Here is a look at the AMD FX-8150 Bulldozer processor sitting at an idle state on the desktop of our Windows 7 Ultimate SP1 64-bit test system. Notice that the processor is only running at 1.4 GHz thanks to the AMD Power Manager that noticed the CPU was and an idle and put it in a low power state for power saving reasons. This is key as it will have lower idle power consumption and generate less heat. The base clock of the processor is 200MHz and our ASUS Crosshair V motherboard is running the base clock at 200.7MHz, which isn’t too far off from default.Each Core is equipped with a 16 KB Level 1 Data cache, a 32-entry fully associative DATA TLB, and a fully out of order load/store – capable of two 128-bit loads per cycle or one 128-bit store per cycle. Each dual Core module includes a 2 MB 16-way unified L2 cache with an L2 TLB capable of 124 entry, 8 way that services both instruction and data requests. Bulldozer supports up to 23 outstanding L2 cache misses for memory system concurrency.
Finally AMD has designed a shared 8 MB L3 cache with 64 way associativity for both cores in a Bulldozer module.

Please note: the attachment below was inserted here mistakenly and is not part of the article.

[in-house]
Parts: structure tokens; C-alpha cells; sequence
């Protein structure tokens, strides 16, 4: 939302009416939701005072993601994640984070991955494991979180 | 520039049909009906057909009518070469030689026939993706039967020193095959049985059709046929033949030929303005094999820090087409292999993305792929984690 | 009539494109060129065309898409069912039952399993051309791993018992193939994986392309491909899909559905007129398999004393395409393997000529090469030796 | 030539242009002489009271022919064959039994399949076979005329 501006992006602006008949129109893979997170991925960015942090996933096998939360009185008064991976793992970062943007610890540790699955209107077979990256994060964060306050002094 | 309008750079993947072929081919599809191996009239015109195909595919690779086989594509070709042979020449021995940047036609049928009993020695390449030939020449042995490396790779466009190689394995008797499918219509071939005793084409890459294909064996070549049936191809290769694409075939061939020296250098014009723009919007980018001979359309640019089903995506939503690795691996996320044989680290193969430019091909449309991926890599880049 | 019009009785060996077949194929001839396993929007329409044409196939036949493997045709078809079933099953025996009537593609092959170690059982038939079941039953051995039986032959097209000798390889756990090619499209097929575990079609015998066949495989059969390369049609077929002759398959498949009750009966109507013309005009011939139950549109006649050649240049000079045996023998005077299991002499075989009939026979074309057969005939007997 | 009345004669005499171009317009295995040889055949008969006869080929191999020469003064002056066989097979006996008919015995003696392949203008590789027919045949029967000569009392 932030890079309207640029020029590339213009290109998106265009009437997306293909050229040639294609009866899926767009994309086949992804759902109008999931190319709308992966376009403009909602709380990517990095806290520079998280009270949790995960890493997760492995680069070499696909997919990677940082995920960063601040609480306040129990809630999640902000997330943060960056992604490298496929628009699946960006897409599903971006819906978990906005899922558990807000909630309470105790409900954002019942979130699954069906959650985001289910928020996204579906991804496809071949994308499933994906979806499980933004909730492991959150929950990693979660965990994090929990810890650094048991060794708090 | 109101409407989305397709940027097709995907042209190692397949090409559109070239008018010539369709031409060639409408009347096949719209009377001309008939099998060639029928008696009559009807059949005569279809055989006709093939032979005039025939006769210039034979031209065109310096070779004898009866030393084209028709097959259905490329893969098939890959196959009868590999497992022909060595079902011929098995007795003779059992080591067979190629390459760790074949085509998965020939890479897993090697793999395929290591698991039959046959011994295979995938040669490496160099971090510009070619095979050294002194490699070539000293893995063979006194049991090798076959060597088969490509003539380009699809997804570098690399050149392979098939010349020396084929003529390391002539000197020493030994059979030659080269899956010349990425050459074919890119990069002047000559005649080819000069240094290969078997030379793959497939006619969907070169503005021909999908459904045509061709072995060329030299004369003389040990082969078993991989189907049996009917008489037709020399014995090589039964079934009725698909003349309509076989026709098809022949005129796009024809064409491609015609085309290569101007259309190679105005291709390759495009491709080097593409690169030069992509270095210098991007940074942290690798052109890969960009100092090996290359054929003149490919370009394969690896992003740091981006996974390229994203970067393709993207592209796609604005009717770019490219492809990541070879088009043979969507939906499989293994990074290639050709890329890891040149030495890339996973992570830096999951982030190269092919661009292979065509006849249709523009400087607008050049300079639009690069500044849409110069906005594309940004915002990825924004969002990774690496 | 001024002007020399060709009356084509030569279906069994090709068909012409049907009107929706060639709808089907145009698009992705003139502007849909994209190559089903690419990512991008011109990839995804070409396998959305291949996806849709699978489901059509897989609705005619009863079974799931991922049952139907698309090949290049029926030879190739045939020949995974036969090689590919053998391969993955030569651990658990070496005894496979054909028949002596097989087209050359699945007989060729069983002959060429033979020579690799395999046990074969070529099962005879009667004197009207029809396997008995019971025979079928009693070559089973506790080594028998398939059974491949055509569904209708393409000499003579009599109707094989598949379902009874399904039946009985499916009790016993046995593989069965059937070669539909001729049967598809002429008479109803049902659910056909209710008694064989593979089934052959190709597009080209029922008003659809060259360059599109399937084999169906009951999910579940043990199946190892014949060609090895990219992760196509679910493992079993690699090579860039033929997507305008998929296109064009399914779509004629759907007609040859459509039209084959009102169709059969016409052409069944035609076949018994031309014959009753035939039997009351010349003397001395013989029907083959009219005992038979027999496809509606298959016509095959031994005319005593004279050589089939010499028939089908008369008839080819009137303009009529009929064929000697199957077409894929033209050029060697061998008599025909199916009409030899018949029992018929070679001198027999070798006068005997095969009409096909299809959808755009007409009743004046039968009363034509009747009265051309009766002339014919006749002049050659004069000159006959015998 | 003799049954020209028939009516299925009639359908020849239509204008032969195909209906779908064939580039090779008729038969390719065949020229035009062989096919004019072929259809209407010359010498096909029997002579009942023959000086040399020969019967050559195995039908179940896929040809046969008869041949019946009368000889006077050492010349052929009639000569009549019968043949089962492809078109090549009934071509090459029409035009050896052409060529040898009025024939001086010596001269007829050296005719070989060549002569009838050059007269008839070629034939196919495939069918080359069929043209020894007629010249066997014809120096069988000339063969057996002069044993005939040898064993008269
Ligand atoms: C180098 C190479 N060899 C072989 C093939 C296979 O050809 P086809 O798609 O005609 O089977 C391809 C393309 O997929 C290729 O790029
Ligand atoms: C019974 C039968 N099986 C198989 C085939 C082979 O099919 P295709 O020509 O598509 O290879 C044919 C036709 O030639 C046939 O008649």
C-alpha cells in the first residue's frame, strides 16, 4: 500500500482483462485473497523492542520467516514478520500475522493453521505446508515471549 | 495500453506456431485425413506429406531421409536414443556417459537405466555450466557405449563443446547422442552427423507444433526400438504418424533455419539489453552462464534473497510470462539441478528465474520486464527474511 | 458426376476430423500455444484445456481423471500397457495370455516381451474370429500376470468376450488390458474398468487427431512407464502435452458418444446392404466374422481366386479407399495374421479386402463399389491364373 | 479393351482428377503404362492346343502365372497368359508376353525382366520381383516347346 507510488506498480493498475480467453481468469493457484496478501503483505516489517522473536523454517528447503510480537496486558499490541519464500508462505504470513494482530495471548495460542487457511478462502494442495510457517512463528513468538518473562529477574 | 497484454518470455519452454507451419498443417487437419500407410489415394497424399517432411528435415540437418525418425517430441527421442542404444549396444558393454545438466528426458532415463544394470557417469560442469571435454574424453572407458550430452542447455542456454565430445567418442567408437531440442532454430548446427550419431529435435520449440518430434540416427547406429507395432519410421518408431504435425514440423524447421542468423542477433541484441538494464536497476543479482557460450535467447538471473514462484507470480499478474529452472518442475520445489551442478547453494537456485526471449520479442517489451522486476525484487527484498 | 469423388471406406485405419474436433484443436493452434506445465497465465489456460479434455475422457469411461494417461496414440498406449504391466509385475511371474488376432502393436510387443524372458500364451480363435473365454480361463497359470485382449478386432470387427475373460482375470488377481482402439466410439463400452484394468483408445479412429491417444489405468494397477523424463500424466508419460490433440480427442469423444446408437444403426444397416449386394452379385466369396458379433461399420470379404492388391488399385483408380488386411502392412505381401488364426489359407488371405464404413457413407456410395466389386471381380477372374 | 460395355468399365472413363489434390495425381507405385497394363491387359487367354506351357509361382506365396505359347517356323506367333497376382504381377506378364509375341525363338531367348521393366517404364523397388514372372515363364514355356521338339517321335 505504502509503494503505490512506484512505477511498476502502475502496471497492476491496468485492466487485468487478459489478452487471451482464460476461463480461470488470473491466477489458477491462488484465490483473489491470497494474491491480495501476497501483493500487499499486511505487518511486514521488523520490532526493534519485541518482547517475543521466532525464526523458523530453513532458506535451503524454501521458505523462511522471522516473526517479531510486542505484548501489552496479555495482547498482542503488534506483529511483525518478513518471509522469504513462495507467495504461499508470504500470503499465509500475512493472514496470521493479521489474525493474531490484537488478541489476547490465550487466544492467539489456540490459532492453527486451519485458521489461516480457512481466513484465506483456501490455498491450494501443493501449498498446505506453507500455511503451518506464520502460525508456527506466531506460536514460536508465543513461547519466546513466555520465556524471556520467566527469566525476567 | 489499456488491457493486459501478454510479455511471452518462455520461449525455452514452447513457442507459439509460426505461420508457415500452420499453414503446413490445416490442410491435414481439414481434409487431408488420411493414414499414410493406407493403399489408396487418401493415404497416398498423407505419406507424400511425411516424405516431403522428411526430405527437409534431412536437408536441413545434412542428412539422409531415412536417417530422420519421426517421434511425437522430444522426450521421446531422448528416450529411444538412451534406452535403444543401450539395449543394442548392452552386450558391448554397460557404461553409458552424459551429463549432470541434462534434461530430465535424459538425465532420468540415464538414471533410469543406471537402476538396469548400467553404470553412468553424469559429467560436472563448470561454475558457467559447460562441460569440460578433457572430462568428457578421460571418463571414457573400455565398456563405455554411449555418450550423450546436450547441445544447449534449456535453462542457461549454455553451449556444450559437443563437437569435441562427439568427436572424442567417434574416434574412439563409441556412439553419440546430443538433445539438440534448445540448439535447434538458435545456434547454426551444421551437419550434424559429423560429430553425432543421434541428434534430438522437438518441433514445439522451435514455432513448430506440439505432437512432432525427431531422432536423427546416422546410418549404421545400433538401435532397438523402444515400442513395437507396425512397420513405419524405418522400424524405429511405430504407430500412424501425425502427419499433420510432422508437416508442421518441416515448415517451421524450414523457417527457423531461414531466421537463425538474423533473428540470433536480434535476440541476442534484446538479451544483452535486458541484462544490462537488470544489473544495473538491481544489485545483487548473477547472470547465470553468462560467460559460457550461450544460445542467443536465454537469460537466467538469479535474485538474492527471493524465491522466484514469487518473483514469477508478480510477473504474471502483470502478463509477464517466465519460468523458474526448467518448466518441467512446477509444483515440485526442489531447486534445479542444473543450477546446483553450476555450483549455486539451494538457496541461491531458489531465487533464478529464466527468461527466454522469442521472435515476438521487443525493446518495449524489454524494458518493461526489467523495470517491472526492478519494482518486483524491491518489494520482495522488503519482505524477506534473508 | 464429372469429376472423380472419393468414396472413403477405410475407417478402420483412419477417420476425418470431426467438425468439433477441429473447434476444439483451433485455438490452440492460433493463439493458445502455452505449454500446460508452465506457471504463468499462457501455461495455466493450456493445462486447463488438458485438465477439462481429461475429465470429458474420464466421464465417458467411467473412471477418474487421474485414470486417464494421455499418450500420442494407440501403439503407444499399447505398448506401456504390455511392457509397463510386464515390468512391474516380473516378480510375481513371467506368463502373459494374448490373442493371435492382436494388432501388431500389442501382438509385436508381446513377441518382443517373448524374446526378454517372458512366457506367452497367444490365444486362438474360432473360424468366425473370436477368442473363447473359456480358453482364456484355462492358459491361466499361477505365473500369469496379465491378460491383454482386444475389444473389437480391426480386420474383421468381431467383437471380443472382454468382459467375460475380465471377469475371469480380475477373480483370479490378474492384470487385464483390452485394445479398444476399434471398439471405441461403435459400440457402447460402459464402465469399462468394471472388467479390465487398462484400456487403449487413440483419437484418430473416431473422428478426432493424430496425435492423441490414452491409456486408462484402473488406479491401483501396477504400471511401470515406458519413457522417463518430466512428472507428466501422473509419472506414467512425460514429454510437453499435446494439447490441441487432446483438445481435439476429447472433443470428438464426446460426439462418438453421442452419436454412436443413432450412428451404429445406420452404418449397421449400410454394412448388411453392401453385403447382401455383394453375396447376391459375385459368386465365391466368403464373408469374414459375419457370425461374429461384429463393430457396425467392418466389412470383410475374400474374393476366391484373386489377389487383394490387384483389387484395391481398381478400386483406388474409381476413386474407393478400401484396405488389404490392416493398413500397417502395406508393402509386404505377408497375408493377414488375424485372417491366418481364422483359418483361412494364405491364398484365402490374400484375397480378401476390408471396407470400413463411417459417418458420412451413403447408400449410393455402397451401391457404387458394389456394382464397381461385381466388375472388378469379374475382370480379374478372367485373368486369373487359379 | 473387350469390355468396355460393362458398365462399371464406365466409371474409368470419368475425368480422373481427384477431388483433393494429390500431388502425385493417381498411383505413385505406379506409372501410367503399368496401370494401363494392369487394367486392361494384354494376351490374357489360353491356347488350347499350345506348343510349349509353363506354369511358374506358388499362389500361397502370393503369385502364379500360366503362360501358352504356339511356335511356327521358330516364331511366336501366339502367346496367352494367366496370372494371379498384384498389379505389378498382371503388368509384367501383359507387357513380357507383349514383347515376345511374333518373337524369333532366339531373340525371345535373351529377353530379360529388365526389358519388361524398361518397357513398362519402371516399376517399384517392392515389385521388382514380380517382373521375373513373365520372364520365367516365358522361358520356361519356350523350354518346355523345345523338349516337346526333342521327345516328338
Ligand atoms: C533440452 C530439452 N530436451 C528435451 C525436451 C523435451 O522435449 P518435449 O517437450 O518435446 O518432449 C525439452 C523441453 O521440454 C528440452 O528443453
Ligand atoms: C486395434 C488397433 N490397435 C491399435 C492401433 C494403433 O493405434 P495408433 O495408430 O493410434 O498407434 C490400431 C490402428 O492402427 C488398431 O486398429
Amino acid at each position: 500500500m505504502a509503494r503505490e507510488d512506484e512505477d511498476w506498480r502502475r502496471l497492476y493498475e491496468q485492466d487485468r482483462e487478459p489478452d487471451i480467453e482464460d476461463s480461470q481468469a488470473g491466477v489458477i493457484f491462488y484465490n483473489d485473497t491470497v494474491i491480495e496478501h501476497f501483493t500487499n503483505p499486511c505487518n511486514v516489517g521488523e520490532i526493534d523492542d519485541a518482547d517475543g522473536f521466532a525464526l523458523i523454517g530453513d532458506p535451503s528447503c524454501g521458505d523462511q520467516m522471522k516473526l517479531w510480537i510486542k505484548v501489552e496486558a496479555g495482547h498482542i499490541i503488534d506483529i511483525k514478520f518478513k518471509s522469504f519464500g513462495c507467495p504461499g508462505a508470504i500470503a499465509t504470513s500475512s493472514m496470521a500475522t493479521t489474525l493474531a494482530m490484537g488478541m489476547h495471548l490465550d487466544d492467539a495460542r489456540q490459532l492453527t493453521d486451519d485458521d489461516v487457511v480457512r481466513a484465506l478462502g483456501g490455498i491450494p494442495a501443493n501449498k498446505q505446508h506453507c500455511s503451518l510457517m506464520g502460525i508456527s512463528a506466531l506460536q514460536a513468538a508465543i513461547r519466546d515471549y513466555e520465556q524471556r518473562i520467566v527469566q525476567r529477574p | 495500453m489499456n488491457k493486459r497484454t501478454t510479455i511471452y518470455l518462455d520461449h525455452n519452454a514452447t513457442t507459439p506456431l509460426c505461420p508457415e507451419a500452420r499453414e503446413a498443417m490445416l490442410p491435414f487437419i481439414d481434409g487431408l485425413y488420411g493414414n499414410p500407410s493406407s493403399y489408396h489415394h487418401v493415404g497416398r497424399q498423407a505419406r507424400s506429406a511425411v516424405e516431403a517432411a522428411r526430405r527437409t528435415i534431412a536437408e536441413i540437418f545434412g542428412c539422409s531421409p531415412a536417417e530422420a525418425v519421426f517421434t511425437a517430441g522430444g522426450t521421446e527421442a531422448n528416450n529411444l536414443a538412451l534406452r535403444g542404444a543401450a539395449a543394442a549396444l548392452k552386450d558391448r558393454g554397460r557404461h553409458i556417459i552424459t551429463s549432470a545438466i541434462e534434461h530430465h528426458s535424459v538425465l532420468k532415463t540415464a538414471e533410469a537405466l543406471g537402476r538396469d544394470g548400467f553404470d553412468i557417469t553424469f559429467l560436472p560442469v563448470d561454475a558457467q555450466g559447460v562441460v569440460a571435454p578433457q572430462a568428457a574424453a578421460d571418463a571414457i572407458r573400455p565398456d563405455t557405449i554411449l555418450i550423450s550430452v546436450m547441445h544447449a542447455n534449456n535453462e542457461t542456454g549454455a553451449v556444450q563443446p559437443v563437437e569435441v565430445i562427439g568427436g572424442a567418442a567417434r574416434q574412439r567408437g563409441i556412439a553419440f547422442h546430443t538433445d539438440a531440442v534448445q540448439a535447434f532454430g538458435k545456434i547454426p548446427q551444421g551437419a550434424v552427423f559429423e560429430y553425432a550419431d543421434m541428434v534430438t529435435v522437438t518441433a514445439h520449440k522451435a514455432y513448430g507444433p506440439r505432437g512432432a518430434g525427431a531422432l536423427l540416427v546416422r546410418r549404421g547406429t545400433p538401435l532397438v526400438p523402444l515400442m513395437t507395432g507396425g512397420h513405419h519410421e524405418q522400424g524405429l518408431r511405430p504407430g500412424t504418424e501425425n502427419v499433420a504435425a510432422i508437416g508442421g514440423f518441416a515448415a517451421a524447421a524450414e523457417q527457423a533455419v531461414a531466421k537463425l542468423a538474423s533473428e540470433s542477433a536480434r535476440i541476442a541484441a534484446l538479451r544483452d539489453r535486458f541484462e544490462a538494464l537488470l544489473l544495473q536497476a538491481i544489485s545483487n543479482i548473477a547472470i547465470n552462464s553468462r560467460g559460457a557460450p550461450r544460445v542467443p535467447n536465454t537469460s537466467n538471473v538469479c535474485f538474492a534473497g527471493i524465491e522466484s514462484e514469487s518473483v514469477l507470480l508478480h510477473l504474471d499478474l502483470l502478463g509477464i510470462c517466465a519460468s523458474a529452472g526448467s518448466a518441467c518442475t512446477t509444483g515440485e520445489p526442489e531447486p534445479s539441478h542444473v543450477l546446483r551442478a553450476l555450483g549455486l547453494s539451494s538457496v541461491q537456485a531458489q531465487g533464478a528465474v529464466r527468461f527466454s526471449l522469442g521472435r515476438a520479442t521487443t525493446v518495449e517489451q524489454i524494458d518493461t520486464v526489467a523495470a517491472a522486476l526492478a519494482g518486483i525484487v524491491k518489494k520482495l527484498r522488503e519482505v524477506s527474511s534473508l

Next we want to look at the various power states as with AMD Turbo technology that can get very confusing if you don’t know what is going on. The AMD FX8150 that we have for benchmarking today has a base clock of 3.6GHz, a CPU Turbo Core clock of 3.9GHz and a CPU Max Turbo clock of 4.2GHz. Depending on the number of threads and the temperature state of the processor, the clock frequency will adjust to better handle the tasks you are asking it to do.
When running a single threaded application the AMD FX-8150 can jump up to the rated
clock frequency of 4.2GHz (as shown above) and it will not go any higher than this as this is the fastest the processor will do out of the box without manually overclocking it.
When running two threads the AMD FX-8150 was observed running at 3900MHz, which just happens to be the standard ‘Turbo Core’ clock speed.
When running all eight threads at 100% when using a application like handbrake the AMD FX-8150 was observed running at 3600MHz, which just happens to be the standard base clock speed for this processor.
The interesting thing about the Bulldozer architecture is that each of the cores can run at different clock speeds, so this is a truly dynamically clocked processor unlike one that we have ever seen before.
We get people asking about the Windows Experience Index Score all the time, so we thought we’d include it. According to Windows 7 the lowest performing component on the system was the processor, which would be the AMD FX-8150 CPU, as it had a subscore of 7.6 and that is the base score for the entire system.